# What is the radius of a circle that has a 8 15 17 inscribed within?

A triangle has sides 8, 15, 17. It's inscribed in a circle. What's the radius of the circle?

The triangle is inscribed in the circle, not the circle is inscribed in the triangle. I understand how the triangle is a right triangle, but not anything else. Thanks!

If you see that $17^2=8^2+15^2$, we can conclude that it's a right triangle. BUT, if you did not saw this, you can apply the law of cosines at the biggest side and you get $\cos(\theta)=0$, meaning this triangle has a $90^\circ$ angle.

So, the hypotenuse is the diameter of circumscribed circle. thus the radius is $\dfrac{17}2$. • [+1] Good observation of a "Pythagorean triple". I have taken the liberty to correct numerous little vocabulary and grammatical errors. Be more careful next time. – Jean Marie Jan 4 '18 at 23:52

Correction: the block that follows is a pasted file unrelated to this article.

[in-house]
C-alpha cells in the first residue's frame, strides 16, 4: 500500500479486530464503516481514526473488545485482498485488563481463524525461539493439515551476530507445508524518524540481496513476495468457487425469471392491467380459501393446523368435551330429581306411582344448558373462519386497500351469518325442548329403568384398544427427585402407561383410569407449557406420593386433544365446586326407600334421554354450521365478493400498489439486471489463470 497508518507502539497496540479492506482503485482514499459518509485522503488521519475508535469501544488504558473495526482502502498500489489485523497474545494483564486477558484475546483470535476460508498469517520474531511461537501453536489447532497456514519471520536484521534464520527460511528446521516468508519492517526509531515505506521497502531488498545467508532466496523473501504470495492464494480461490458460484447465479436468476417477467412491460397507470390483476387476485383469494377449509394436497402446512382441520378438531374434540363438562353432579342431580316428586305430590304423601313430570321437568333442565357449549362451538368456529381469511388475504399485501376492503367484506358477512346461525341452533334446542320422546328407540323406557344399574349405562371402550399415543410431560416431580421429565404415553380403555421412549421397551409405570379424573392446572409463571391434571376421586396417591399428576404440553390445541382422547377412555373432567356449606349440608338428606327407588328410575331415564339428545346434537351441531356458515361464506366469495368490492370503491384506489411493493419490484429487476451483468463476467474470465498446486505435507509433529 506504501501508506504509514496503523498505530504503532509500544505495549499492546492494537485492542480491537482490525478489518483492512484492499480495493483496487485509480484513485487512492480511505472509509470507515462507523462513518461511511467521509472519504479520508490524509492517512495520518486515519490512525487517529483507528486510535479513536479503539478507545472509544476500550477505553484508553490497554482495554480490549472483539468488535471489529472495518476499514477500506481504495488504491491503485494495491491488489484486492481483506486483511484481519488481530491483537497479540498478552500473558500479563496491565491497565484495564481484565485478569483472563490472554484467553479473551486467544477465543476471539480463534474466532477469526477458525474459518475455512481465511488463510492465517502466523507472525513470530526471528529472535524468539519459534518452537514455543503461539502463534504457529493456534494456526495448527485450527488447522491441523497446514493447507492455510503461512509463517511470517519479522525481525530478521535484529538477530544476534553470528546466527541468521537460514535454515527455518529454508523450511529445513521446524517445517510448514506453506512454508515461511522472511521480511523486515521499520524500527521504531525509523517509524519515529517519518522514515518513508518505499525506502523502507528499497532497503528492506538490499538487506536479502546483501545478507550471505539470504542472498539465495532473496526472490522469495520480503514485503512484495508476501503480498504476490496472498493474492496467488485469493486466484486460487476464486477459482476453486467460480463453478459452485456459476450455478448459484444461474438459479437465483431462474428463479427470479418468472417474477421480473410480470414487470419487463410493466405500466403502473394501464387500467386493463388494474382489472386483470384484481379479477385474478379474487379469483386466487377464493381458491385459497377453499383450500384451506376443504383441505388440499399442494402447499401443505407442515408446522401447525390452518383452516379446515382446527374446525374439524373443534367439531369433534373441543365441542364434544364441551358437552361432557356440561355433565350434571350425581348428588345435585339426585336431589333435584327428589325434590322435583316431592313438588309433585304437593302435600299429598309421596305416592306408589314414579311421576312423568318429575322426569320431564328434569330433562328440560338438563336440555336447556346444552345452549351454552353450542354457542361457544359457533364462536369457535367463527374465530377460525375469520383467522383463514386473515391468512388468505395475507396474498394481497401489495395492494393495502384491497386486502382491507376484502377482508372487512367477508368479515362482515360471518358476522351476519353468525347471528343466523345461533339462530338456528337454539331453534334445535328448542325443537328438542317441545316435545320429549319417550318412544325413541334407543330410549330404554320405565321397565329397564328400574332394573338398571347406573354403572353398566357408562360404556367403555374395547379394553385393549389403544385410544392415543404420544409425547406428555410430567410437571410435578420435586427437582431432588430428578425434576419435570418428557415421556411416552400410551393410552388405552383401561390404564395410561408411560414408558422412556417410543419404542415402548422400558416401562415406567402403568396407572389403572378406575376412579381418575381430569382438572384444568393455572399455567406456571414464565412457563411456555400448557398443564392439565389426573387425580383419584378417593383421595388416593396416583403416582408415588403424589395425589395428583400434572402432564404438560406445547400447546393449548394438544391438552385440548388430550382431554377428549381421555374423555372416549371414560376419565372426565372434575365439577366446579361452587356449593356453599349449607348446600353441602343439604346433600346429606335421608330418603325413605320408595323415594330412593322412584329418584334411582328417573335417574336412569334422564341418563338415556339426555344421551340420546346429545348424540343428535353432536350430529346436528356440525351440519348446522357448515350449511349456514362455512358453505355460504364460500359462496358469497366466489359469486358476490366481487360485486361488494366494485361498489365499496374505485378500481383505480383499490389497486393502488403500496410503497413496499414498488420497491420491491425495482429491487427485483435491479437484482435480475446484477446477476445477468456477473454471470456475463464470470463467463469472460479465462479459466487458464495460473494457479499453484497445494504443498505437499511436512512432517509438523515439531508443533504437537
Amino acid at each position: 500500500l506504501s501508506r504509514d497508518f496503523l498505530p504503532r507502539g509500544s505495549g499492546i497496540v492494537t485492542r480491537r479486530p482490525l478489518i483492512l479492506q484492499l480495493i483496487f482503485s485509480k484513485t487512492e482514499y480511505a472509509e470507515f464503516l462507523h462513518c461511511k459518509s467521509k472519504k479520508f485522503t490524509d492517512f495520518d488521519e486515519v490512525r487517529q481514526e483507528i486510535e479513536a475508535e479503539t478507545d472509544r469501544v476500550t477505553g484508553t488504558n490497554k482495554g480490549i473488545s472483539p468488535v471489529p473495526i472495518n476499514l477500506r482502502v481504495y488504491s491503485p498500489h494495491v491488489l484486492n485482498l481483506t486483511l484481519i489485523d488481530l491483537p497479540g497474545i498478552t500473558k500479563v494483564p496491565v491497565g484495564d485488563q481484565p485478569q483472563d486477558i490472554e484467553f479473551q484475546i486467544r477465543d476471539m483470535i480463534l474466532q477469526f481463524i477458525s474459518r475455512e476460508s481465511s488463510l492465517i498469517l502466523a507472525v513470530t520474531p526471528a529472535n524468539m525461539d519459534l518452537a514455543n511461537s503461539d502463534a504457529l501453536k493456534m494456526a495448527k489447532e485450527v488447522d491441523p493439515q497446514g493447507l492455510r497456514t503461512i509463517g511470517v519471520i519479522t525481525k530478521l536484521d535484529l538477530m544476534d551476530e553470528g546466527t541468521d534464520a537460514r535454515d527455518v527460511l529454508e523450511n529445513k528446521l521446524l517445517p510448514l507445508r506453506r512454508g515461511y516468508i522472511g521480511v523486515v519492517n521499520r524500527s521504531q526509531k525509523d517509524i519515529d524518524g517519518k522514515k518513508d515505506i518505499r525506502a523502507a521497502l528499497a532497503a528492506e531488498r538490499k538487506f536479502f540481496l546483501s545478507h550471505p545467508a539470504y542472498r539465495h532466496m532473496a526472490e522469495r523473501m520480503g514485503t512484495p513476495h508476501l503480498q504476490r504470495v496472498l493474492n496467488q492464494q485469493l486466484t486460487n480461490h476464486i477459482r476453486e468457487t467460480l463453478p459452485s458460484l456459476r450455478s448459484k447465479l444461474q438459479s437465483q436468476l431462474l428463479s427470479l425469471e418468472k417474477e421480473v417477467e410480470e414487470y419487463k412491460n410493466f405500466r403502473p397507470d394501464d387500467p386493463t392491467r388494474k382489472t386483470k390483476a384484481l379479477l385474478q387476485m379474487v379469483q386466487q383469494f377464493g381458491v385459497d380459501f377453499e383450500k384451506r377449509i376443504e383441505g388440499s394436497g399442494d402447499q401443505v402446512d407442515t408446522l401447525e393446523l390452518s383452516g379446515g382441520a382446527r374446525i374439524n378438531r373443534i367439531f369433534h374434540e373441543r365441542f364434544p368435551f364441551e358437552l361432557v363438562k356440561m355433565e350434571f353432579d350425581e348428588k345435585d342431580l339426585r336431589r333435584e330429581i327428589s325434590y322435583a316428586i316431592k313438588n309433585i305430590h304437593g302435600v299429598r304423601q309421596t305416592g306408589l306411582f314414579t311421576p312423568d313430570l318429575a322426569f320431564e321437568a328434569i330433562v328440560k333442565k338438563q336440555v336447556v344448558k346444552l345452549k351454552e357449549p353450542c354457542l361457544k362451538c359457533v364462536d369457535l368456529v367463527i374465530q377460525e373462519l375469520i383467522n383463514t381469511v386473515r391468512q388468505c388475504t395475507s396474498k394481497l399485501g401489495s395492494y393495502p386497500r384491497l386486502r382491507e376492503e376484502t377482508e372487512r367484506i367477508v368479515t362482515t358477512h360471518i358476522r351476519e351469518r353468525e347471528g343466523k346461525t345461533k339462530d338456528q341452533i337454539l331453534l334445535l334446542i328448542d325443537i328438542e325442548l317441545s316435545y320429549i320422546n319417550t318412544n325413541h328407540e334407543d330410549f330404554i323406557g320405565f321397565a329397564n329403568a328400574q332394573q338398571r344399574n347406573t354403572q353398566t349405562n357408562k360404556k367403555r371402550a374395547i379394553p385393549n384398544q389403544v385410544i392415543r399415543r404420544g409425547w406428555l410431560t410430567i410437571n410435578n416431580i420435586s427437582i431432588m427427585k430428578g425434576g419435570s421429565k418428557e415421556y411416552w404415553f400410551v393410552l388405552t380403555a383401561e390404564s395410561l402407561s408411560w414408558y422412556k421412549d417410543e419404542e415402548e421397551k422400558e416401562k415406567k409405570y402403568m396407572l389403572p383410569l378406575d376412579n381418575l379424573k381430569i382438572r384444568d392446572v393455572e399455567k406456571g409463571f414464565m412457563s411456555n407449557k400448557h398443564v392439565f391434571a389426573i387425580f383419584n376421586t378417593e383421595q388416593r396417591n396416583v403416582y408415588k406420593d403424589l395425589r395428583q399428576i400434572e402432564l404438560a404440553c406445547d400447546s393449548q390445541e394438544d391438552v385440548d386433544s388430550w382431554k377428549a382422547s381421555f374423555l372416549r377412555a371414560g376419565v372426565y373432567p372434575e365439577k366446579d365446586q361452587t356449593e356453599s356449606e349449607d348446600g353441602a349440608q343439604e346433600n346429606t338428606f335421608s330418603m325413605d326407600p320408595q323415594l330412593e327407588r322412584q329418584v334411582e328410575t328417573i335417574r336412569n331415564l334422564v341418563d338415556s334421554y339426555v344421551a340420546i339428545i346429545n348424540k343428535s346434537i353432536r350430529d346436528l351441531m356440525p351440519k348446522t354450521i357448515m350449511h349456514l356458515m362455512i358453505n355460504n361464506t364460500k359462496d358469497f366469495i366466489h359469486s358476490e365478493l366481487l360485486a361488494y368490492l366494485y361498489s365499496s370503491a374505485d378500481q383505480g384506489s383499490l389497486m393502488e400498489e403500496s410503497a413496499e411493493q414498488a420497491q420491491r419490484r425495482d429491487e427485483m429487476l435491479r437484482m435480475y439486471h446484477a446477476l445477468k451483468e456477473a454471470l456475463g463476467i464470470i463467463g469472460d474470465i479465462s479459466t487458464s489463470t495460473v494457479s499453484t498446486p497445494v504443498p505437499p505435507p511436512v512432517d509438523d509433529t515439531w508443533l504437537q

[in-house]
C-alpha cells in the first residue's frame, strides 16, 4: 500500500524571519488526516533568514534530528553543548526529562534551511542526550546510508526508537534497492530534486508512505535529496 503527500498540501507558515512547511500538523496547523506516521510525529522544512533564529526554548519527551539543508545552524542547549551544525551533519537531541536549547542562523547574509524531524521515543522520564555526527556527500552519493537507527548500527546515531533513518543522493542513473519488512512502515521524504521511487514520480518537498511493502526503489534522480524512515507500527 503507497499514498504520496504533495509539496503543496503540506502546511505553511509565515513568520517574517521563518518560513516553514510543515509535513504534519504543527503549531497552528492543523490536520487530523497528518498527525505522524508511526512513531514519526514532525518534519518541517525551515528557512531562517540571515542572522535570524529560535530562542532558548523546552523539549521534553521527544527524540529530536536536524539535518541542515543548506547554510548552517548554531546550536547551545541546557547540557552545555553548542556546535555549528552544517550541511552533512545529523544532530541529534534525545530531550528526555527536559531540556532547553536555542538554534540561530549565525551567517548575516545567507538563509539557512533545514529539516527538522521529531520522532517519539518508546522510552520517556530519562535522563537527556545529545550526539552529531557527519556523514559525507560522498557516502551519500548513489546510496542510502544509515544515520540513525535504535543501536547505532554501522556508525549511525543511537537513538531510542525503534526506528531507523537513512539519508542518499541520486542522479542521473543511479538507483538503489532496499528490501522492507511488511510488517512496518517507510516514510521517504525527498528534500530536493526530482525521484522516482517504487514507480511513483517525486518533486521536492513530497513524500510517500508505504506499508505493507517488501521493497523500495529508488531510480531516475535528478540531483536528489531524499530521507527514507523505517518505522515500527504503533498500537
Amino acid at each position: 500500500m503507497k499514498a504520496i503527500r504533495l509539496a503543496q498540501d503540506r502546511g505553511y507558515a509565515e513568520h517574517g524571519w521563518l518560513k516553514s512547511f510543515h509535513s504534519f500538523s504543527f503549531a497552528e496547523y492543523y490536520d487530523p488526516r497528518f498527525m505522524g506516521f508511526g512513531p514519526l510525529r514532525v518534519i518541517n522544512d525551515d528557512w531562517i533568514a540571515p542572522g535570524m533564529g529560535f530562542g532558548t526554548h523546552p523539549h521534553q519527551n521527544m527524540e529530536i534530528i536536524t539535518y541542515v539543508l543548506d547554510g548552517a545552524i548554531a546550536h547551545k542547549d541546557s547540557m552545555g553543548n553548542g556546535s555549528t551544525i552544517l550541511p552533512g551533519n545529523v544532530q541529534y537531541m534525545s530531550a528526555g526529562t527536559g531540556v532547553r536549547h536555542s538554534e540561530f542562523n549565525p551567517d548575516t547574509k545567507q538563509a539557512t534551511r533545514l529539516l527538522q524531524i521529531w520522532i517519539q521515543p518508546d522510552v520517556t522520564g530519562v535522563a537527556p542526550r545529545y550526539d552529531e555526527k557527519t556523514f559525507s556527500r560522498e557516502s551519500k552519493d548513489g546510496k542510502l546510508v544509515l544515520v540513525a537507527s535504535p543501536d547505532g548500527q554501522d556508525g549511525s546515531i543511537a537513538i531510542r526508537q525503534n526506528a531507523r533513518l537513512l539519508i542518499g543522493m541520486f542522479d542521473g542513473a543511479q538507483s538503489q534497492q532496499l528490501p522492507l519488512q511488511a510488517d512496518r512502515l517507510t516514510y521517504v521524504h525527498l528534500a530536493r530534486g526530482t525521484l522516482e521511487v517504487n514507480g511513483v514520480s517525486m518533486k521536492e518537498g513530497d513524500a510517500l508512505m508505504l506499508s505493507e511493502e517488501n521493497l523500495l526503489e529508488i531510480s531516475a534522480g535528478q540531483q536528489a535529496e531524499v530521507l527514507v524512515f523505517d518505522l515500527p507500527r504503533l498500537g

• I'm sorry, English is not my official language and I'm a bit rusty. I realized that you adjusted the cosine theorem to the law of cosines. Where I study, this approach is not frequent. Thanks for correcting me. – Gustavo Mezzovilla Jan 5 '18 at 19:05
• English is not more than you my native language... I make remarks because I have always appreciated to be corrected by others (and I am happy that you receive it in the same way), improving step by step a written proficiency that I hadn't at the beginning. The only advice I can do is to check your texts before pressing the "send" button (this advice is valid for e-mails !)... – Jean Marie Jan 5 '18 at 20:43

8.5, the sides make up a right angled triangle by Pythagoras and the radius is half the longest side.

$$R= \frac{abc}{4Δ}=\frac{8. 15 . 17}{4.Δ}$$ $$=\frac{8. 15 . 17}{4. 4. 15}= \frac{17}{2}$$ Consider a right triangle $ABC$ and $M$ the intersection of the perpendicular ($DM$ and $EM$) bisectors of the sides of $ABC$. Since $DM//BC$ and $EM//AB$ (because $ABC$ are right), we have that $ADM\equiv ABC$. $$\therefore \dfrac{AM}{AC}=\underbrace{\dfrac{AD}{AB}}_{1/2} \Longrightarrow AC=2\cdot AM$$ But the circunference of center $M$ has $AM$ as the radius. Therefore $AC$ are the hypotenuse. :)